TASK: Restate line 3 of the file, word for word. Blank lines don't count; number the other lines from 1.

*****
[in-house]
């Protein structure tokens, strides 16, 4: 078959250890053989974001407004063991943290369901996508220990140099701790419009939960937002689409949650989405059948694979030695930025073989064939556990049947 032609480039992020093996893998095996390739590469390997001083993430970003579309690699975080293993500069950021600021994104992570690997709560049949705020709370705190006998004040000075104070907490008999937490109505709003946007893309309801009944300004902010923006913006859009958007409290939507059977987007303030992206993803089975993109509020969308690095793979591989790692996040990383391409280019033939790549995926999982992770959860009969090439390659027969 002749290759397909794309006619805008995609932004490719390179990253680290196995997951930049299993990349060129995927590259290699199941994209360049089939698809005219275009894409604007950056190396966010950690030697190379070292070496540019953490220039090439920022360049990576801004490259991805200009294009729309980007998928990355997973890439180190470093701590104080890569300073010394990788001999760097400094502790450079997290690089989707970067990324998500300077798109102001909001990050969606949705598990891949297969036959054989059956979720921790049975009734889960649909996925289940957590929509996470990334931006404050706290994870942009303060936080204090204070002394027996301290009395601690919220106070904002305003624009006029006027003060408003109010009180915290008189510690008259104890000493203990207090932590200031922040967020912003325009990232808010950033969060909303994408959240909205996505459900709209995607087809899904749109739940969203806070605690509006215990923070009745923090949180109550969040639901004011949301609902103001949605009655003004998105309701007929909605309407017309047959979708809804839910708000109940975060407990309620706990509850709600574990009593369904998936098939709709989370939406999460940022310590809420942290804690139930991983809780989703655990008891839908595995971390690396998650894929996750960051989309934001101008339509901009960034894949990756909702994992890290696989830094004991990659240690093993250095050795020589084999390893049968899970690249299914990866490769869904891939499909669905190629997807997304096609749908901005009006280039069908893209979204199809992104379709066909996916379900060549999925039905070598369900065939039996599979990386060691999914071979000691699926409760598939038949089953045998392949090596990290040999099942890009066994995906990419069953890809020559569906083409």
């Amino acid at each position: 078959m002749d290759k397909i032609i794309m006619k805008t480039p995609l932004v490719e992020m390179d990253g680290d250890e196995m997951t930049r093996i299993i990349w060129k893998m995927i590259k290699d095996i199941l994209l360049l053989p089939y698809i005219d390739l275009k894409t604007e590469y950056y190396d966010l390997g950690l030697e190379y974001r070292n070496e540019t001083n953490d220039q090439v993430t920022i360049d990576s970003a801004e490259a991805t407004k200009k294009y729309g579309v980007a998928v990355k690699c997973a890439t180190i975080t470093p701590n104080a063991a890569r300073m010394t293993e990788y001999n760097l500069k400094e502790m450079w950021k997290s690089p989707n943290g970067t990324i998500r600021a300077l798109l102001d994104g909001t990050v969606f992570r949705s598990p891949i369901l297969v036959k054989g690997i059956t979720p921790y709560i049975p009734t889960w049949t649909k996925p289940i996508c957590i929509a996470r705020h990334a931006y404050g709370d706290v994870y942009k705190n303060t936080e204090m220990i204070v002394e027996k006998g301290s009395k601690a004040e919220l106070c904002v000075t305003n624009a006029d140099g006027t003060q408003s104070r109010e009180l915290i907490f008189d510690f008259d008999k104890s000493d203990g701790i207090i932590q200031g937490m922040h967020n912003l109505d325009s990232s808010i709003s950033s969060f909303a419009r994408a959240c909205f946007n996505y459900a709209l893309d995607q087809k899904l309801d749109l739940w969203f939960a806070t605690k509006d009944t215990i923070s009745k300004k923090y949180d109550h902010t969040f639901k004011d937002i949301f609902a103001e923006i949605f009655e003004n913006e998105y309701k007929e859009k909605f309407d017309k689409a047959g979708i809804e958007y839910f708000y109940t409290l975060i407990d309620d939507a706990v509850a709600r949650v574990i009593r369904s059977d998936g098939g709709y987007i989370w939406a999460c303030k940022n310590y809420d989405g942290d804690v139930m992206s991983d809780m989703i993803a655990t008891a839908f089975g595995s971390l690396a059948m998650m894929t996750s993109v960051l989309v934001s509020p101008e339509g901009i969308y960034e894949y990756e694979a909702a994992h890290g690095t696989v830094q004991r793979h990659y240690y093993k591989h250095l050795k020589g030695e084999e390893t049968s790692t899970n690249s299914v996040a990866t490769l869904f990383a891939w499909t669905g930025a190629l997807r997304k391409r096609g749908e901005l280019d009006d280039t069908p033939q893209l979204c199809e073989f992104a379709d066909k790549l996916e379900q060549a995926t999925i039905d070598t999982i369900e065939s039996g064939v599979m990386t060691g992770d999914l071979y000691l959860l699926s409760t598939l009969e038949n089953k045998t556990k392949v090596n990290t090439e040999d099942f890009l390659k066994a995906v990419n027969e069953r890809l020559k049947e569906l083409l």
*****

């Amino acid at each position: 078959m002749d290759k397909i032609i794309m006619k805008t480039p995609l932004v490719e992020m390179d990253g680290d250890e196995m997951t930049r093996i299993i990349w060129k893998m995927i590259k290699d095996i199941l994209l360049l053989p089939y698809i005219d390739l275009k894409t604007e590469y950056y190396d966010l390997g950690l030697e190379y974001r070292n070496e540019t001083n953490d220039q090439v993430t920022i360049d990576s970003a801004e490259a991805t407004k200009k294009y729309g579309v980007a998928v990355k690699c997973a890439t180190i975080t470093p701590n104080a063991a890569r300073m010394t293993e990788y001999n760097l500069k400094e502790m450079w950021k997290s690089p989707n943290g970067t990324i998500r600021a300077l798109l102001d994104g909001t990050v969606f992570r949705s598990p891949i369901l297969v036959k054989g690997i059956t979720p921790y709560i049975p009734t889960w049949t649909k996925p289940i996508c957590i929509a996470r705020h990334a931006y404050g709370d706290v994870y942009k705190n303060t936080e204090m220990i204070v002394e027996k006998g301290s009395k601690a004040e919220l106070c904002v000075t305003n624009a006029d140099g006027t003060q408003s104070r109010e009180l915290i907490f008189d510690f008259d008999k104890s000493d203990g701790i207090i932590q200031g937490m922040h967020n912003l109505d325009s990232s808010i709003s950033s969060f909303a419009r994408a959240c909205f946007n996505y459900a709209l893309d995607q087809k899904l309801d749109l739940w969203f939960a806070t605690k509006d009944t215990i923070s009745k300004k923090y949180d109550h902010t969040f639901k004011d937002i949301f609902a103001e923006i949605f009655e003004n913006e998105y309701k007929e859009k909605f309407d017309k689409a047959g979708i809804e958007y839910f708000y109940t409290l975060i407990d309620d939507a706990v509850a709600r949650v574990i009593r369904s059977d998936g098939g709709y987007i989370w939406a999460c303030k940022n310590y809420d989405g942290d804690v139930m992206s991983d809780m989703i993803a655990t008891a839908f089975g595995s971390l690396a059948m998650m894929t996750s993109v960051l989309v934001s509020p101008e339509g901009i969308y960034e894949y990756e694979a909702a994992h890290g690095t696989v830094q004991r793979h990659y240690y093993k591989h250095l050795k020589g030695e084999e390893t049968s790692t899970n690249s299914v996040a990866t490769l869904f990383a891939w499909t669905g930025a190629l997807r997304k391409r096609g749908e901005l280019d009006d280039t069908p033939q893209l979204c199809e073989f992104a379709d066909k790549l996916e379900q060549a995926t999925i039905d070598t999982i369900e065939s039996g064939v599979m990386t060691g992770d999914l071979y000691l959860l699926s409760t598939l009969e038949n089953k045998t556990k392949v090596n990290t090439e040999d099942f890009l390659k066994a995906v990419n027969e069953r890809l020559k049947e569906l083409l």